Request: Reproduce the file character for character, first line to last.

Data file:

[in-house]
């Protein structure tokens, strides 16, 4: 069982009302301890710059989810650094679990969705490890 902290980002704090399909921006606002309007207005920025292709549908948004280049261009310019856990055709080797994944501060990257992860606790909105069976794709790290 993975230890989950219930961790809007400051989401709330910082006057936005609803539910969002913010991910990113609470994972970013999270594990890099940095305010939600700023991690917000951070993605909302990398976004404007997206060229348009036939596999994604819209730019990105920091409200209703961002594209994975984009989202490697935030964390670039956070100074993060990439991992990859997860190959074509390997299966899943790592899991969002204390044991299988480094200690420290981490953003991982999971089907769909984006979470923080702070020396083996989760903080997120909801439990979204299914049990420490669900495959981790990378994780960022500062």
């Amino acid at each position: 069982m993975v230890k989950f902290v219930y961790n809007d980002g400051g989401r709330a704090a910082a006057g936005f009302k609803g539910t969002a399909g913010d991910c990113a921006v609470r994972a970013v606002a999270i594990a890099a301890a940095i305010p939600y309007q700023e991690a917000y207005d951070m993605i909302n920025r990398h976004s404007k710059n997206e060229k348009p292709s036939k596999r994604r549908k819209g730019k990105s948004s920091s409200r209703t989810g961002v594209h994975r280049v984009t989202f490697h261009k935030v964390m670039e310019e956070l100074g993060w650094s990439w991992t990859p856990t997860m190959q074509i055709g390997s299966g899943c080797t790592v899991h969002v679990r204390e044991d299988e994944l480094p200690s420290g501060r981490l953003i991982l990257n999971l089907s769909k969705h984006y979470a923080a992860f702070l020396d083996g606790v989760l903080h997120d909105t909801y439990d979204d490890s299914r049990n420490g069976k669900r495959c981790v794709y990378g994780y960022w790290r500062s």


[in-house]
């Protein structure tokens, strides 16, 4: 069982009302301890710059989810650094679990969705490890 902290980002704090399909921006606002309007207005920025292709549908948004280049261009310019856990055709080797994944501060990257992860606790909105069976794709790290 993975230890989950219930961790809007400051989401709330910082006057936005609803539910969002913010991910990113609470994972970013999270594990890099940095305010939600700023991690917000951070993605909302990398976004404007997206060229348009036939596999994604819209730019990105920091409200209703961002594209994975984009989202490697935030964390670039956070100074993060990439991992990859997860190959074509390997299966899943790592899991969002204390044991299988480094200690420290981490953003991982999971089907769909984006979470923080702070020396083996989760903080997120909801439990979204299914049990420490669900495959981790990378994780960022500062």
């Amino acid at each position: 069982m993975v230890k989950f902290v219930y961790n809007d980002g400051g989401r709330a704090a910082a006057g936005f009302k609803g539910t969002a399909g913010d991910c990113a921006v609470r994972a970013v606002a999270i594990a890099a301890a940095i305010p939600y309007q700023e991690a917000y207005d951070m993605i909302n920025r990398h976004s404007k710059n997206e060229k348009p292709s036939k596999r994604r549908k819209g730019k990105s948004s920091s409200r209703t989810g961002v594209h994975r280049v984009t989202f490697h261009k935030v964390m670039e310019e956070l100074g993060w650094s990439w991992t990859p856990t997860m190959q074509i055709g390997s299966g899943c080797t790592v899991h969002v679990r204390e044991d299988e994944l480094p200690s420290g501060r981490l953003i991982l990257n999971l089907s769909k969705h984006y979470a923080a992860f702070l020396d083996g606790v989760l903080h997120d909105t909801y439990d979204d490890s299914r049990n420490g069976k669900r495959c981790v794709y990378g994780y960022w790290r500062s």